Cobalt 27 faces investor outcry amid accusations it’s selling ‘crown jewel’ assets at a loss
Toronto-based Cobalt 27 Capital Corp., which billed itself as an investment in the electric vehicle revolution, is facing outcries from some of its largest shareholders as it tries to sell its most valuable assets during a market low-point.
The company roared into the market in mid-2017 with an initial public offering, ultimately raising hundreds of millions of dollars to stockpile and acquire royalties on cobalt, an essential metal used in lithium-ion batteries. Within about a year the price of cobalt had hit a five-year peak, only to crash in the latter half of 2018 and never fully recover.
Now the company wants to steer its investors into nickel and to sell its main cobalt assets to its largest shareholder, Pala Investments. Other shareholders would receive $3.57 in cash, plus equity in Nickel 28, a new company that would hold the remaining assets including a stake in a nickel mine in Papua New Guinea.
But with just days left for investors to vote on the deal, several shareholders raised protests that the sale came just as cobalt prices bottomed out, about the executive compensation included in the deal and other issues.
“We do not want to sell an asset today knowing in two years it will be worth more,” said Etienne Guicherd, an investment manager at the Paris-based mutual fund Amiral Gestion, adding his firm owns around three per cent of the shares.
Guicherd said his firm voted no because it invested with a two- to five-year time horizon, knowing electric vehicle adoption could take awhile. He said he believed management used a similar time frame until the sale was announced on June 18.
At the time, cobalt prices had dropped more than 60 per cent from a high in mid-2018 above US$40 per pound to around US$13.
Even though cobalt prices have risen since the deal was announced to US$15.88, according to Infomine, some analysts believe there is still a supply overhang that will keep prices low for months, if not years.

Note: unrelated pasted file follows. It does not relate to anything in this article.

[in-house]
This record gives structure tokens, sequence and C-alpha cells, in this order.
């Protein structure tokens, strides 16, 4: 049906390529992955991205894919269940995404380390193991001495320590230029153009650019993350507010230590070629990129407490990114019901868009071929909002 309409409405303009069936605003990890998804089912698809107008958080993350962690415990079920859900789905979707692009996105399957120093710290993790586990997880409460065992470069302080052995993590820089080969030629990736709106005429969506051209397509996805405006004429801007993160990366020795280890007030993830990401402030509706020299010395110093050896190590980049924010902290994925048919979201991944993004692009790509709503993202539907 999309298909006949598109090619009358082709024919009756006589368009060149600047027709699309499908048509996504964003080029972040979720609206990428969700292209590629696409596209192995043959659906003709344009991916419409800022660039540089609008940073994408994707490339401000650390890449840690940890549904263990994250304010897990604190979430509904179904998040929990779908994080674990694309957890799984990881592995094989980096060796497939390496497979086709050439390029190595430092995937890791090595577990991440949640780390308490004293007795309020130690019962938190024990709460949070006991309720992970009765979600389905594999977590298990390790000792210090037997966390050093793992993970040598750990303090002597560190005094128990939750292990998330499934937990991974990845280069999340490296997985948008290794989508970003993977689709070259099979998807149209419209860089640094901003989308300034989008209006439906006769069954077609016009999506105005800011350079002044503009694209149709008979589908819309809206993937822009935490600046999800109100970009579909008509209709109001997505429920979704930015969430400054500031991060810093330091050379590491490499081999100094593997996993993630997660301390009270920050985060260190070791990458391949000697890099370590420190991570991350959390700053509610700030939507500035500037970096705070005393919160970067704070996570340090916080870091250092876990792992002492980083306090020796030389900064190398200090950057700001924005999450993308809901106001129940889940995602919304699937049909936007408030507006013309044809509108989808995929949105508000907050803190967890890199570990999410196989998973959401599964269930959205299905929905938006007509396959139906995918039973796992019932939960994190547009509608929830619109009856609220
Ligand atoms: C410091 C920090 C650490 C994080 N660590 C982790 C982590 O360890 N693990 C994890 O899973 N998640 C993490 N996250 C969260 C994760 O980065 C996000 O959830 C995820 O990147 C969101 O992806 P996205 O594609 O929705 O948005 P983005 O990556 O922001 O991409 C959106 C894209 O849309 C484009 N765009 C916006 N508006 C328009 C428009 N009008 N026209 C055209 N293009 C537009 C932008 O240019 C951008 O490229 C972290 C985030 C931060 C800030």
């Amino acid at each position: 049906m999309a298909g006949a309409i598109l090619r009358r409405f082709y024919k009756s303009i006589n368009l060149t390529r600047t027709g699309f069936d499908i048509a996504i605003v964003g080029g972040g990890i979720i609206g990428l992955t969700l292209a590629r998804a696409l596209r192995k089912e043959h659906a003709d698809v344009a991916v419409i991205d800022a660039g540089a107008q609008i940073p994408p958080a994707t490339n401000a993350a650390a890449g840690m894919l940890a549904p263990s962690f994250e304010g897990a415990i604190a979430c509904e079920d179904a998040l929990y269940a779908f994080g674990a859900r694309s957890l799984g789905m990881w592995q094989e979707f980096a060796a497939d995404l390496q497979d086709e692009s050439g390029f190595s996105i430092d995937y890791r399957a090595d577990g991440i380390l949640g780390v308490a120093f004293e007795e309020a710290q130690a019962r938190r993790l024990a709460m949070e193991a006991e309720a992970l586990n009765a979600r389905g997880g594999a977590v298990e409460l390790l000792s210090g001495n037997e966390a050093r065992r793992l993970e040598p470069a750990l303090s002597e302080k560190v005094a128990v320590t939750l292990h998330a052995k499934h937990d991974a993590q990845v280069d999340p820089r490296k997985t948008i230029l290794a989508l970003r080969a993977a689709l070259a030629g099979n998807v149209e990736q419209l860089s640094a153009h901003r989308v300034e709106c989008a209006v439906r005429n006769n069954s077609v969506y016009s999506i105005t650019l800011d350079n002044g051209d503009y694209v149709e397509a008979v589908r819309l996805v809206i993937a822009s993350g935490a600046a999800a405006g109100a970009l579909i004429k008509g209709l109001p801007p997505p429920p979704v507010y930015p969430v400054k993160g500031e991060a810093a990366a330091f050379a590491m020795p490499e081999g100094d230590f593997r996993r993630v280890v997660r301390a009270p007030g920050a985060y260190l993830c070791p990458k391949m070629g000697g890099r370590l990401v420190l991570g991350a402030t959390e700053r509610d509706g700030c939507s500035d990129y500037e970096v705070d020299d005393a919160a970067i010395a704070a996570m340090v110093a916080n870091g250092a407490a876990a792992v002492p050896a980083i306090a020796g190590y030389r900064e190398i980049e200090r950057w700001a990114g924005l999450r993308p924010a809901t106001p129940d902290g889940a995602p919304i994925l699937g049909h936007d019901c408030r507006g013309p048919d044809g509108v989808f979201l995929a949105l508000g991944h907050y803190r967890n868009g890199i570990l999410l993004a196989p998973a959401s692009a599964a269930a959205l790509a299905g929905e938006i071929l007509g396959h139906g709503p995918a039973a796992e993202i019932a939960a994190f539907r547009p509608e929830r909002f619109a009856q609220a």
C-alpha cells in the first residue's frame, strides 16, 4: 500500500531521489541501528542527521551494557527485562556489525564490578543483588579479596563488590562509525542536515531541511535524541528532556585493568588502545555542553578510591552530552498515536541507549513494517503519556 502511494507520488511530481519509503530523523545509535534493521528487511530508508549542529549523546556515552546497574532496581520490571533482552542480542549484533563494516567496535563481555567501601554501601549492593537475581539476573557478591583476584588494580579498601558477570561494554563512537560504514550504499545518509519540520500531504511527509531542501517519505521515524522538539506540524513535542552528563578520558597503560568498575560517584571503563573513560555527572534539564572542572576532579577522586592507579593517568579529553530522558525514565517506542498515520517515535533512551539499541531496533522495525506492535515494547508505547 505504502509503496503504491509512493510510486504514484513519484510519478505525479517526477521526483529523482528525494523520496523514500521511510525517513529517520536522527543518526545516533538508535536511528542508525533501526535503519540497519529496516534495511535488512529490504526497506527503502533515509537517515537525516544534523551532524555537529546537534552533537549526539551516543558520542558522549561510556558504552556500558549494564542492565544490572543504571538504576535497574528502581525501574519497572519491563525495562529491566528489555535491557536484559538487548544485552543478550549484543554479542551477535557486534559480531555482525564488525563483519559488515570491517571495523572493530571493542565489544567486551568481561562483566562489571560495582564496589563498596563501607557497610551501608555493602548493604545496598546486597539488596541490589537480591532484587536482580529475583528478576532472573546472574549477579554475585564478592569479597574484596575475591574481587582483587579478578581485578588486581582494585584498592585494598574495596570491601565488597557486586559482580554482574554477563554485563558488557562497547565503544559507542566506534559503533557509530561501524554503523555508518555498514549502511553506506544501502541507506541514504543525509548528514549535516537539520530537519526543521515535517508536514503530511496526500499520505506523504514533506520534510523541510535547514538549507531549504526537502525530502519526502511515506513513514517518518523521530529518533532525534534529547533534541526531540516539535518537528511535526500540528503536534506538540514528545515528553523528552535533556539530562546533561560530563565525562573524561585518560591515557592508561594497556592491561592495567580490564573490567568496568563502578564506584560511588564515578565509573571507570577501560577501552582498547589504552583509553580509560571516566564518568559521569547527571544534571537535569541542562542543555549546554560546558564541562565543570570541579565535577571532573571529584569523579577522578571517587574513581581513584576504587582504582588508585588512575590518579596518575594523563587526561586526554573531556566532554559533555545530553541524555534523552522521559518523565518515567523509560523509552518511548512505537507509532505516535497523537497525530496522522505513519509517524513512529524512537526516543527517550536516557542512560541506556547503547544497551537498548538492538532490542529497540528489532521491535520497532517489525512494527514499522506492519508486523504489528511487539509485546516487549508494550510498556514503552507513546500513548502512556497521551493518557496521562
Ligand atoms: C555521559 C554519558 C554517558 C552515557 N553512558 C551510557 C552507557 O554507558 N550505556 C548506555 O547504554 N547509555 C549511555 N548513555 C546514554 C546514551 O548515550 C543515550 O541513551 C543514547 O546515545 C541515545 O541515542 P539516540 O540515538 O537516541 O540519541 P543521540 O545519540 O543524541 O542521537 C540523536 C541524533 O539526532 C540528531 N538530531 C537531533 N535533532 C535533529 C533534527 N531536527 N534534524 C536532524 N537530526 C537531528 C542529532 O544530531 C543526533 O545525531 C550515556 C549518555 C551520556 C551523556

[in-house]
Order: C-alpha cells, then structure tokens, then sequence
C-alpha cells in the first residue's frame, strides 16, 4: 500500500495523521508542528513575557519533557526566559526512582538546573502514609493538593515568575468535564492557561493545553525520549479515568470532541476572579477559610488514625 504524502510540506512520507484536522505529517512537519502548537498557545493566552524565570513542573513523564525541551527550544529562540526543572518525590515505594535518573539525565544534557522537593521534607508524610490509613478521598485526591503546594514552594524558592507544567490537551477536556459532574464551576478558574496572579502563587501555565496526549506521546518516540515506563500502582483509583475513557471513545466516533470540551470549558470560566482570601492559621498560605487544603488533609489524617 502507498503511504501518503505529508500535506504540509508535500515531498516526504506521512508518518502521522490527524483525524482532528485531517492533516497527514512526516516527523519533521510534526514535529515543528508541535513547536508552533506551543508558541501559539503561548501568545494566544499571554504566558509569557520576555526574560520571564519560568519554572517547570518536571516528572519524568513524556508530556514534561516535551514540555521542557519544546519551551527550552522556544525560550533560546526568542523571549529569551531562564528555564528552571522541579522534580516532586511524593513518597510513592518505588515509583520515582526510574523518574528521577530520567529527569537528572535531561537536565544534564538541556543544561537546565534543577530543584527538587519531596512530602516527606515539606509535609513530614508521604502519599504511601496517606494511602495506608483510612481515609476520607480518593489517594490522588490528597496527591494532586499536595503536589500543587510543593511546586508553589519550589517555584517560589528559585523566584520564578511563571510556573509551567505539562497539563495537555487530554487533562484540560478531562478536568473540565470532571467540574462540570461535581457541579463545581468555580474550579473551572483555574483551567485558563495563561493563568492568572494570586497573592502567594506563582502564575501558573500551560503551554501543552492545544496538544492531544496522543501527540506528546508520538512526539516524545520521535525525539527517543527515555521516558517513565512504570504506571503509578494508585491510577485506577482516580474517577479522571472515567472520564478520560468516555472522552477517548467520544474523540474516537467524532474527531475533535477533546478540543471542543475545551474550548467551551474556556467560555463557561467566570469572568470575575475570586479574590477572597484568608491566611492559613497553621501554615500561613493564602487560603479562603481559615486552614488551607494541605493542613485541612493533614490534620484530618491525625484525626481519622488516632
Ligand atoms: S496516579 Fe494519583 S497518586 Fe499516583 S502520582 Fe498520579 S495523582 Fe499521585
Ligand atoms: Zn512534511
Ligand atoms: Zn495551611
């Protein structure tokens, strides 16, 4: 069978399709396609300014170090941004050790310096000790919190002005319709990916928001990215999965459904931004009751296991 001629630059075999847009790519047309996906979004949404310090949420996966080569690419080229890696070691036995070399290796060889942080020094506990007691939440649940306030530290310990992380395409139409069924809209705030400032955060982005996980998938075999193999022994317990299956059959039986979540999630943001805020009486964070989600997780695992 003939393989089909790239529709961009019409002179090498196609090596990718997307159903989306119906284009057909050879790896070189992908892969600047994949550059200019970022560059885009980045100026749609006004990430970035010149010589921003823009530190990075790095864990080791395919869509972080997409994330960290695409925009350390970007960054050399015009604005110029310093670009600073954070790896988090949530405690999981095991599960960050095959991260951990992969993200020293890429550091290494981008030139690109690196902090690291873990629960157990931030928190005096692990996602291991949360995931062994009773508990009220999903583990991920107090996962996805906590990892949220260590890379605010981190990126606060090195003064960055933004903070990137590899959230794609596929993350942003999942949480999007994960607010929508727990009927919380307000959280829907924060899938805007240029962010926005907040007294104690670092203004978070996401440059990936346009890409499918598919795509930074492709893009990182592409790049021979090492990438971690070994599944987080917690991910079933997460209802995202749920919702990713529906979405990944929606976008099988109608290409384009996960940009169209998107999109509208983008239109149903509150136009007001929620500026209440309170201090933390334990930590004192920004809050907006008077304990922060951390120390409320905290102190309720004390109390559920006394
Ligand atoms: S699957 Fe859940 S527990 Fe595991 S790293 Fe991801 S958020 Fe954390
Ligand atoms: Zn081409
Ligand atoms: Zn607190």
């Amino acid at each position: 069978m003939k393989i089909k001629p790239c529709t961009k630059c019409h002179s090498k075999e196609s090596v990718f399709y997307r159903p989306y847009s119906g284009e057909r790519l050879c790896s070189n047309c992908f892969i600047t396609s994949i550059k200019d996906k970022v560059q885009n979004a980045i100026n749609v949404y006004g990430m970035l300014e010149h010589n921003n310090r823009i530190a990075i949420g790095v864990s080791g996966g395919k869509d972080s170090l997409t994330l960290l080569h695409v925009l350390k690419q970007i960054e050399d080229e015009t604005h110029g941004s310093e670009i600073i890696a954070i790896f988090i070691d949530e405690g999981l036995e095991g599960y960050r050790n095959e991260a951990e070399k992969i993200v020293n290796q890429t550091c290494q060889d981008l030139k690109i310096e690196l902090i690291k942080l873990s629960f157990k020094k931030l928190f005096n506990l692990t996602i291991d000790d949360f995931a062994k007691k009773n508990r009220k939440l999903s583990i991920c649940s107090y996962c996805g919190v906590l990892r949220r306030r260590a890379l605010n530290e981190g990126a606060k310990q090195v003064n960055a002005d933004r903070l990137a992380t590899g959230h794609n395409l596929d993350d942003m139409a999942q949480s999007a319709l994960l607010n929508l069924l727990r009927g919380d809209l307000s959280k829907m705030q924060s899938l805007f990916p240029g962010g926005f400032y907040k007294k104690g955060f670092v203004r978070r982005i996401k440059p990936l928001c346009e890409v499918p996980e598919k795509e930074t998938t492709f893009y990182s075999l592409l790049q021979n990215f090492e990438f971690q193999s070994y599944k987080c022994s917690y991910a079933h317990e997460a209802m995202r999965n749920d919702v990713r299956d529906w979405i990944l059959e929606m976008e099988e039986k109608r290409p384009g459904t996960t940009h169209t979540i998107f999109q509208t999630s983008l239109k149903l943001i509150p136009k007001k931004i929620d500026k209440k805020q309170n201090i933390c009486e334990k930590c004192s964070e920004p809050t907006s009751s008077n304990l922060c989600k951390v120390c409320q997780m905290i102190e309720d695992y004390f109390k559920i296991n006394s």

Last month, the proxy advisory firm ISS recommended shareholders approve the deal for immediate cash liquidity, among other reasons.
We do not want to sell an asset today knowing in two years it will be worth more
“It is also clear that nickel will be an increasingly important part of the battery revolution,” Anthony Milewski, chairman and chief executive of Cobalt 27, said in a press release about the sale.
Reached by telephone, Milewski said he could not provide further comment ahead of next week’s vote.
In the release, he also called it an attractive premium.
Before the sale was announced on June 17, Cobalt 27’s shares traded at $3.47, and had a 20-day volume weighted average of $3.95. The deal offers $3.57 in cash, plus the Nickel 28 shares, which the company valued at $2.18 for a total of $5.75 per share.
Yet the stock traded at only $3.88 at midday Friday.
Several analysts have also panned the price, even while puzzling over the exact value of Nickel 28, which includes an 8.56 per cent stake in the Ramu nickel mine in Papua New Guinea and royalties on undeveloped nickel deposits.
Craig Hutchinson, an analyst of TD Bank, wrote on June 20 that it “represents a significant discount to our base-case valuation.”
David Talbot, an analyst at Eight Capital, wrote that Pala would gain ownership of the “cream of the crop” in terms of Cobalt 27’s assets.
“Pala appears to be paying just $304 million in cash for assets valued at $407 million, while largely discarding the rest,” Talbot wrote.